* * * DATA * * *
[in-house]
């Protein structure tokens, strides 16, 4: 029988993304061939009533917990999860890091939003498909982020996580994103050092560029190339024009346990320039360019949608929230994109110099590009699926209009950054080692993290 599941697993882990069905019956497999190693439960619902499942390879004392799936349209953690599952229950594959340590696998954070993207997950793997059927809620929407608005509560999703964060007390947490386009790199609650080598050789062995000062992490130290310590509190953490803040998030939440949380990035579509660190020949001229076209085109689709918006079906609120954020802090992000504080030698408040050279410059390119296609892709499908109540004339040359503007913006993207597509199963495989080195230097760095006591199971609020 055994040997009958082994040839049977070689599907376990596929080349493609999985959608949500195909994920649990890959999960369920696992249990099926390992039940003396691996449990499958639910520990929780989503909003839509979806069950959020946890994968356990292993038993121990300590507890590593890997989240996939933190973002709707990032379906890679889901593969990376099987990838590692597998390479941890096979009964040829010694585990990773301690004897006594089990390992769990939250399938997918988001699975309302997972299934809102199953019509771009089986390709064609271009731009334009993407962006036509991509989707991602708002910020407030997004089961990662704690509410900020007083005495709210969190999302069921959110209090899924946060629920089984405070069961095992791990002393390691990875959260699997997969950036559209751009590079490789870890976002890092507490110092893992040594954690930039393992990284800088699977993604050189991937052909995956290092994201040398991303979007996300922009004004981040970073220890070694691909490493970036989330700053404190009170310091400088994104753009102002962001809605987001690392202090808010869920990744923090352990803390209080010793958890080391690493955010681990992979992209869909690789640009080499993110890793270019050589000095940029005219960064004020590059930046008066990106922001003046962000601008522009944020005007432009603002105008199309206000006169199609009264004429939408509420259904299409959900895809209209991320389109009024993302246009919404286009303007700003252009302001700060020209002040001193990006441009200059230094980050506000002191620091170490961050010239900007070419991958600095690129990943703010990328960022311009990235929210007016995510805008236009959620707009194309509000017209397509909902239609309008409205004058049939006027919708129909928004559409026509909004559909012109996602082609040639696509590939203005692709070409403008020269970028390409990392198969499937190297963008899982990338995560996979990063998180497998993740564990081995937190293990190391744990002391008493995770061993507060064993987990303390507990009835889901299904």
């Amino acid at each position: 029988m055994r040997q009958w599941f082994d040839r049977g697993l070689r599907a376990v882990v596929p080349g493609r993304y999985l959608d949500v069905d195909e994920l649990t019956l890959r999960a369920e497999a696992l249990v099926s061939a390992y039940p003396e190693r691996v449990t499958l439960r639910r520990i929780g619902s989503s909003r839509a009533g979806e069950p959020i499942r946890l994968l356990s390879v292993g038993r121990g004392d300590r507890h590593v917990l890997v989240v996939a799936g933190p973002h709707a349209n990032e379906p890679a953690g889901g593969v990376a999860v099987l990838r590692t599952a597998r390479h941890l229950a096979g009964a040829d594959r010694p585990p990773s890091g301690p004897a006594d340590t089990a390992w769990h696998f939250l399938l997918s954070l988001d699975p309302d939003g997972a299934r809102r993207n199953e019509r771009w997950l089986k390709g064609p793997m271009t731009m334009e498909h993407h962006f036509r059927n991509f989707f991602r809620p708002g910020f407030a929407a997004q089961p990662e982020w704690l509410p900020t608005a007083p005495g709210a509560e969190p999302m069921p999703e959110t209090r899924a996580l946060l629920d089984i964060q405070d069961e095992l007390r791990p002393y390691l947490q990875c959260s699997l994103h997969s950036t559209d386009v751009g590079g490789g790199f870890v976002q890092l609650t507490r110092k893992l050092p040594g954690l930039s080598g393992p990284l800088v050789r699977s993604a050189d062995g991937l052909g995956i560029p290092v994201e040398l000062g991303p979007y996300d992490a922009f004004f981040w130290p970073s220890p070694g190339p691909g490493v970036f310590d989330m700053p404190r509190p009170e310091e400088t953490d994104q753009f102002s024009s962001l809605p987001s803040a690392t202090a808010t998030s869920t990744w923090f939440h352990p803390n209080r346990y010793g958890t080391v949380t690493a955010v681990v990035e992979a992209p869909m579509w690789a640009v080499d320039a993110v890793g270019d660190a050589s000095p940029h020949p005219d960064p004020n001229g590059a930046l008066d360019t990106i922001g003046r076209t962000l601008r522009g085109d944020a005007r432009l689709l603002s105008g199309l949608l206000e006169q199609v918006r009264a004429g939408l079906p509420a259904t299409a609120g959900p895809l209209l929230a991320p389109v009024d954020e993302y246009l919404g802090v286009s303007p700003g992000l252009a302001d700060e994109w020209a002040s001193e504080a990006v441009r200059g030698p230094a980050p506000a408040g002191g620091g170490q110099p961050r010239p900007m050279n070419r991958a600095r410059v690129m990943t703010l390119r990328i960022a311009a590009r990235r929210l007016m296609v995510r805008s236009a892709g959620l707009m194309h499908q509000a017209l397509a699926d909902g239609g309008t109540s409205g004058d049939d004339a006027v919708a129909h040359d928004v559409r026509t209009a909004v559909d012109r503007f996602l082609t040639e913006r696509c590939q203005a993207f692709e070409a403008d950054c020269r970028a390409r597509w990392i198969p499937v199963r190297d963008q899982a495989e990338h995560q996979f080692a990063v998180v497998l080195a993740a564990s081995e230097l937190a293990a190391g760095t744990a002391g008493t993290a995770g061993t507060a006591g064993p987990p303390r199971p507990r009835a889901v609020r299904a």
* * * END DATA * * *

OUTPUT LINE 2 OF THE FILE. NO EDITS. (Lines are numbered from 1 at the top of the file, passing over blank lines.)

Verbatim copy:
């Protein structure tokens, strides 16, 4: 029988993304061939009533917990999860890091939003498909982020996580994103050092560029190339024009346990320039360019949608929230994109110099590009699926209009950054080692993290 599941697993882990069905019956497999190693439960619902499942390879004392799936349209953690599952229950594959340590696998954070993207997950793997059927809620929407608005509560999703964060007390947490386009790199609650080598050789062995000062992490130290310590509190953490803040998030939440949380990035579509660190020949001229076209085109689709918006079906609120954020802090992000504080030698408040050279410059390119296609892709499908109540004339040359503007913006993207597509199963495989080195230097760095006591199971609020 055994040997009958082994040839049977070689599907376990596929080349493609999985959608949500195909994920649990890959999960369920696992249990099926390992039940003396691996449990499958639910520990929780989503909003839509979806069950959020946890994968356990292993038993121990300590507890590593890997989240996939933190973002709707990032379906890679889901593969990376099987990838590692597998390479941890096979009964040829010694585990990773301690004897006594089990390992769990939250399938997918988001699975309302997972299934809102199953019509771009089986390709064609271009731009334009993407962006036509991509989707991602708002910020407030997004089961990662704690509410900020007083005495709210969190999302069921959110209090899924946060629920089984405070069961095992791990002393390691990875959260699997997969950036559209751009590079490789870890976002890092507490110092893992040594954690930039393992990284800088699977993604050189991937052909995956290092994201040398991303979007996300922009004004981040970073220890070694691909490493970036989330700053404190009170310091400088994104753009102002962001809605987001690392202090808010869920990744923090352990803390209080010793958890080391690493955010681990992979992209869909690789640009080499993110890793270019050589000095940029005219960064004020590059930046008066990106922001003046962000601008522009944020005007432009603002105008199309206000006169199609009264004429939408509420259904299409959900895809209209991320389109009024993302246009919404286009303007700003252009302001700060020209002040001193990006441009200059230094980050506000002191620091170490961050010239900007070419991958600095690129990943703010990328960022311009990235929210007016995510805008236009959620707009194309509000017209397509909902239609309008409205004058049939006027919708129909928004559409026509909004559909012109996602082609040639696509590939203005692709070409403008020269970028390409990392198969499937190297963008899982990338995560996979990063998180497998993740564990081995937190293990190391744990002391008493995770061993507060064993987990303390507990009835889901299904």